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Tuesday, June 18th, 2013

Time Event
12:10p
Everybody's talking 'bout Sully, Sully

I've been doing a couple bits over in the humor blog that amount to dialogues with our pet rabbit. (I'd had the idea he might be a bit jealous of me, although we've been playing together more and now I'm coming to agree with bunny_hugger that he's not, or at least not seriously; he just doesn't want me on the couch where he means to be.) Anyway, they're fun writing.

My sister mentioned that she likes the humor stuff (much more than my math stuff, which she admits she just skips over; I know most people do, but I like it anyway), and especially the dialogues with our rabbit. She wondered if I'd thought about revealing him to be plotting to take over the world or some similar grandiose scheme. I thanked her for the complimentary part of this e-mail and said the ``cute fluffy creature trying to take over the world'' was really more something for every web comic ever to do. She hadn't any idea that this was a pretty worn-out web comic motif. Apparently my sister doesn't read web comics. (I know, only a few web comics actually do this, but the appearance of the cute little animal in a web comic sets me to waiting for His Evil Agenda to be revealed.)

I don't object per se to the ``His Evil Agenda'' motif for comic animals, but I also can't think of a take on it that hasn't been pretty well exhausted, or at least that feels to me like it's not exhausted. For now at least I prefer to let the fictional representation of our rabbit be more concerned with rabbit-like priorities, such as getting something to eat or not having me in the way.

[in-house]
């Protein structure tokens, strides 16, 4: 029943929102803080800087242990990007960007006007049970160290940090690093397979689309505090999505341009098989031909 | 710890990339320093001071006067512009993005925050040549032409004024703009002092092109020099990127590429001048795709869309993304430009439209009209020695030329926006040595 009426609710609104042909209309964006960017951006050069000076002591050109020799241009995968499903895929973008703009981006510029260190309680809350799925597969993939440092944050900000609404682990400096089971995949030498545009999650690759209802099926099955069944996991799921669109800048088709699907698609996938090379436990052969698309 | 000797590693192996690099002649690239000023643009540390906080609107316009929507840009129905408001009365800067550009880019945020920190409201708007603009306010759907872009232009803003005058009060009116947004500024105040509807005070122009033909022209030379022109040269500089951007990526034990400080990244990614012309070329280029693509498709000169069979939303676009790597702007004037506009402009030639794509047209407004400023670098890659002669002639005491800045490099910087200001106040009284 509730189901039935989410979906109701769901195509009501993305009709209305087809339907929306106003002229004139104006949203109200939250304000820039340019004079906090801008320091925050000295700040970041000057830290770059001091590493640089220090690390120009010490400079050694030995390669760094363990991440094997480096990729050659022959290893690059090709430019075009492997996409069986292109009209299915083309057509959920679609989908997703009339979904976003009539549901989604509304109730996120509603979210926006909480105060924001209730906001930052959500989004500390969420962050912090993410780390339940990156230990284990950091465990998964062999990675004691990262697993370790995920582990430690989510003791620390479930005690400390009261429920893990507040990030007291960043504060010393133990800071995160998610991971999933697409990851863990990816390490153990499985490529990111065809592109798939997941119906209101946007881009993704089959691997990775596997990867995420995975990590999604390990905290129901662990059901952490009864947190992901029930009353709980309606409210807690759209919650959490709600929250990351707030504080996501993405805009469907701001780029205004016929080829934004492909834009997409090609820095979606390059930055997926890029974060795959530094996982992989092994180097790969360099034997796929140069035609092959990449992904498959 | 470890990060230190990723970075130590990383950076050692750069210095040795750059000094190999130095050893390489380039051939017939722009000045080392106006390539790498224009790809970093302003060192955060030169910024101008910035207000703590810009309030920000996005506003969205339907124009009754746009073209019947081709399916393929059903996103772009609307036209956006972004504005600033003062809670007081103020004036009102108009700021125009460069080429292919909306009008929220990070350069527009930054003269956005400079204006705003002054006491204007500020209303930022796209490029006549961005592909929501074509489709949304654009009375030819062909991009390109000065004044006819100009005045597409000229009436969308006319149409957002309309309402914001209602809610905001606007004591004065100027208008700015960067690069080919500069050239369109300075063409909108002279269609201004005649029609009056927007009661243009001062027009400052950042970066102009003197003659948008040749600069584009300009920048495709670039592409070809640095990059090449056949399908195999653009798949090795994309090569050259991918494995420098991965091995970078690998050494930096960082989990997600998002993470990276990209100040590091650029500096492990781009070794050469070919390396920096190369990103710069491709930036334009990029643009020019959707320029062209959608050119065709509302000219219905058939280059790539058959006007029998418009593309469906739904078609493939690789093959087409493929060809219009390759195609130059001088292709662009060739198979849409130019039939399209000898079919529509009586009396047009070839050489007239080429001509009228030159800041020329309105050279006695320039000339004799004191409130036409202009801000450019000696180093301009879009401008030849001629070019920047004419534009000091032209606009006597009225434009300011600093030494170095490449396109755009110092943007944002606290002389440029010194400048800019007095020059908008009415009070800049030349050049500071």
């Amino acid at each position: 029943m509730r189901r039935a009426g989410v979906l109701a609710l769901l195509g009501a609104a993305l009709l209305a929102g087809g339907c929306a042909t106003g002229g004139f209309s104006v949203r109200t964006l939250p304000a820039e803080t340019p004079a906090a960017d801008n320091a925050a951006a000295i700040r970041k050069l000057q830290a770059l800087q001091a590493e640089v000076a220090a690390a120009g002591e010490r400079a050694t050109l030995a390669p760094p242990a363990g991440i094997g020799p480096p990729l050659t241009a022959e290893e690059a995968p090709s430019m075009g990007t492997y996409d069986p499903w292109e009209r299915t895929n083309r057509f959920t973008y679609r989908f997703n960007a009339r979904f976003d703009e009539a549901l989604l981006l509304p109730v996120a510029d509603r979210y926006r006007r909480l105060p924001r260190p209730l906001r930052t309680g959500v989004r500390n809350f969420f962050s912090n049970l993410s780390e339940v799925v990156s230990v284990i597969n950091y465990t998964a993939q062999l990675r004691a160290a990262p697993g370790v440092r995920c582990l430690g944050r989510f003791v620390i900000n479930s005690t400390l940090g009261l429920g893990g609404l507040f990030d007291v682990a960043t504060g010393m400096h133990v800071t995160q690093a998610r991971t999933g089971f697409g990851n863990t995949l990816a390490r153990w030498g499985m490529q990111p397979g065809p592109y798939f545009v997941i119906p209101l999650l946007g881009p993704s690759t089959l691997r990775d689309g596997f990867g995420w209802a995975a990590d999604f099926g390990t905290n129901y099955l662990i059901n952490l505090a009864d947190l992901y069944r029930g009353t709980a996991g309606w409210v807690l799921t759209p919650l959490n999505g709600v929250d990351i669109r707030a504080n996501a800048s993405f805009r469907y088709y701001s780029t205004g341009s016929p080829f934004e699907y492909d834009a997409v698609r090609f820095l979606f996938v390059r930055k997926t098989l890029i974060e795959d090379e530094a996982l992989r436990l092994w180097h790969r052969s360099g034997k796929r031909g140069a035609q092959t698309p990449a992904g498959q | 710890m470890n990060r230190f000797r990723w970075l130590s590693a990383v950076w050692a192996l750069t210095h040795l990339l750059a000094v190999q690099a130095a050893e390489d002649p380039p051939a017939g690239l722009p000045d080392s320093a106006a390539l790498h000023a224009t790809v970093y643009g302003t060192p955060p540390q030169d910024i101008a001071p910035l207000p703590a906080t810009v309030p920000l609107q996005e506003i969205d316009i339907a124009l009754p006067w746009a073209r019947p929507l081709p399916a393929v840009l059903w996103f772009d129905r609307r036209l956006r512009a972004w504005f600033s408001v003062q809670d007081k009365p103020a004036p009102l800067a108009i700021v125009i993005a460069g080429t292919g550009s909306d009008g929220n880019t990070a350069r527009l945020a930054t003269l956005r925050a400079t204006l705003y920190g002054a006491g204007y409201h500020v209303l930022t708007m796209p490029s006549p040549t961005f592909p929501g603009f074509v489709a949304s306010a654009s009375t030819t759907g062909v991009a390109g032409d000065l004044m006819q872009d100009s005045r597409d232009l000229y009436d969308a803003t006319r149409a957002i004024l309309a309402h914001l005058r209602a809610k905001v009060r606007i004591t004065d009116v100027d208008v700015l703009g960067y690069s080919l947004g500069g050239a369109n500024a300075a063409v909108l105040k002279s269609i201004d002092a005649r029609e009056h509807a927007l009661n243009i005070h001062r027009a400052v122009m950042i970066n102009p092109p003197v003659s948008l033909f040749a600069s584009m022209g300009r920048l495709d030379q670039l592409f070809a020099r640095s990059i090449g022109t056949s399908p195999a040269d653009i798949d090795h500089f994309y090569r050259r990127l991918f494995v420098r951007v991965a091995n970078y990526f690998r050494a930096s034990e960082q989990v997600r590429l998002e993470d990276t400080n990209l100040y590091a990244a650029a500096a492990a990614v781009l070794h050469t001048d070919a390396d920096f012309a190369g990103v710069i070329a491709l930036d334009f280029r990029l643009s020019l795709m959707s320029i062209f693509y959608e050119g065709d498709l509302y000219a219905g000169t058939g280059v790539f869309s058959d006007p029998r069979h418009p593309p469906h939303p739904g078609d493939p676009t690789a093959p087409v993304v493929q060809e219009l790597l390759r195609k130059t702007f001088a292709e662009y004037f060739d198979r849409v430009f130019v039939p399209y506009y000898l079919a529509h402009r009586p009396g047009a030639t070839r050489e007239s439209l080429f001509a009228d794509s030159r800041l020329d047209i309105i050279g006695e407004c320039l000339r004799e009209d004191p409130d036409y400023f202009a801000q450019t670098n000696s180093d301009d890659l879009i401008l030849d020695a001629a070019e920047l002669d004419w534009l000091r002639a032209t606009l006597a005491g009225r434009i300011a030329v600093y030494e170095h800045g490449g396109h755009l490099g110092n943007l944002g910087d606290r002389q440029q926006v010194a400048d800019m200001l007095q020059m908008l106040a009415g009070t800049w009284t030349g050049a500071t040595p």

Trivia: News of the arrest of the Royal Family at Varennes, in the Argonne, was known in Quimper --- 540 miles away, on the other side of France --- by 7 am the 24th of June, 1791, implying the news travelled at an average speed of almost eleven miles per hour for two days and two nights. Source: The Discovery Of France: A Historical Geography, Graham Robb.

Currently Reading: Priceless: The Myth Of Fair Value (and How To Take Advantage Of It), William Poundstone.

PS: Solving The Price Is Right's ``Any Number'' Game, or at least explaining an apparent anomaly which a friend asked about me.

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